“Not all pa­tients re­spond to drugs in the same way,” Dr Ali said. “Un­der­stand­ing how they will re­act with par­tic­u­lar in­di­vid­u­als based on ge­netic make-up will be help­ful.

“For risk pro­fil­ing and treat­ment, it’s im­por­tant.”

Dr Ali said he was help­ing to co-or­di­nate the UAE Healthy Fu­ture Study, which aims to an­a­lyse the ge­netic ma­te­rial of thou­sands of Emi­ratis.

The project has al­ready re­cruited 7,000 of its pro­jected to­tal of 20,000 par­tic­i­pants and hopes, over the long term, to track their med­i­cal sta­tus and help to un­cover fac­tors caus­ing ill­nesses.

Start­ing this year, the study will carry out more ba­sic ge­netic tests on all par­tic­i­pants, while WGS will be car­ried out on se­lected peo­ple from next year.

Dr Ali said this would pro­vide data in­di­cat­ing how genes con­trib­ute to obe­sity, di­a­betes, heart dis­ease and, even­tu­ally, cancer in the Emi­rati pop­u­la­tion.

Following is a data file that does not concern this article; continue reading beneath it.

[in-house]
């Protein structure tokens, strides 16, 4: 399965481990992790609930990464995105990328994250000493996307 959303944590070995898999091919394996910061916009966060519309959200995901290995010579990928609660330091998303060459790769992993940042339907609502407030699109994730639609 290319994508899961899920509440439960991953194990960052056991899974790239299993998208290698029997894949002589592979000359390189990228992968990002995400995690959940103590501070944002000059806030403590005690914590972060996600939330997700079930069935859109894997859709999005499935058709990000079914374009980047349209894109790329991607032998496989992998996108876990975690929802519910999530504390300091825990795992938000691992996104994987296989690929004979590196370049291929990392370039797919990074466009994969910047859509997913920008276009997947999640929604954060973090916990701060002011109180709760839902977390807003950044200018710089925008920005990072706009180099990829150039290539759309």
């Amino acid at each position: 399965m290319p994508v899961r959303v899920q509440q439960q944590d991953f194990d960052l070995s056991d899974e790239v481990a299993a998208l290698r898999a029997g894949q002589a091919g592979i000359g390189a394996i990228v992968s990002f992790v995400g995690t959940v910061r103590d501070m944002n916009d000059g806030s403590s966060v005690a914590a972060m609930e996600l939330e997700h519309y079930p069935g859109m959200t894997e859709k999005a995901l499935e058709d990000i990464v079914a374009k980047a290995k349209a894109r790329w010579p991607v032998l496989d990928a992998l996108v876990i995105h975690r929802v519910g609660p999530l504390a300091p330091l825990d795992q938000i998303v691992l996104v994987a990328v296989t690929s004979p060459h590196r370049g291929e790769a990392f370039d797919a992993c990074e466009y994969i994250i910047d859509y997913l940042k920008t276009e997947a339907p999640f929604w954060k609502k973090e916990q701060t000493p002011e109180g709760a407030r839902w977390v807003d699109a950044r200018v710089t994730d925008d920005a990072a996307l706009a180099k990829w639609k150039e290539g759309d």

Obe­sity – a risk fac­tor for di­a­betes – is about as preva­lent among Emi­ratis as it is among Amer­i­cans, yet di­a­betes is twice as com­mon among UAE cit­i­zens.

“It sug­gests the Emi­rati pop­u­la­tion is ge­net­i­cally more sus­cep­ti­ble to di­a­betes,” Dr Ali said.

“Through geno­typ­ing [ge­netic anal­y­sis] and se­quenc­ing a large pop­u­la­tion in the Emi­rates, we’ll be able to un­der­stand how ge­netic sus­cep­ti­bil­ity con­trib­utes to di­a­betes and other non-com­mu­ni­ca­ble dis­eases.”

Dr Ali said that life­style fac­tors were the most im­por­tant in pre­vent­ing di­a­betes, but un­der­stand­ing its ge­netic ba­sis would also help.

He also ar­gued it was vi­tal that more ge­netic anal­y­sis was car­ried out on peo­ple from the Gulf re­gion be­cause there was a lack of data for the Mid­dle East on the links be­tween genes and dis­ease.

“Once peo­ple know they’re at in­creased risk [of di­a­betes], they’re more likely to change their be­hav­iour,” he said.

Us­ing this in­for­ma­tion, doc­tors can tai­lor spe­cific drug treat­ment to the pa­tient

Getty

Sci­en­tists plan to an­a­lyse the genes of more Emi­ratis to un­cover fac­tors be­hind cer­tain ill­nesses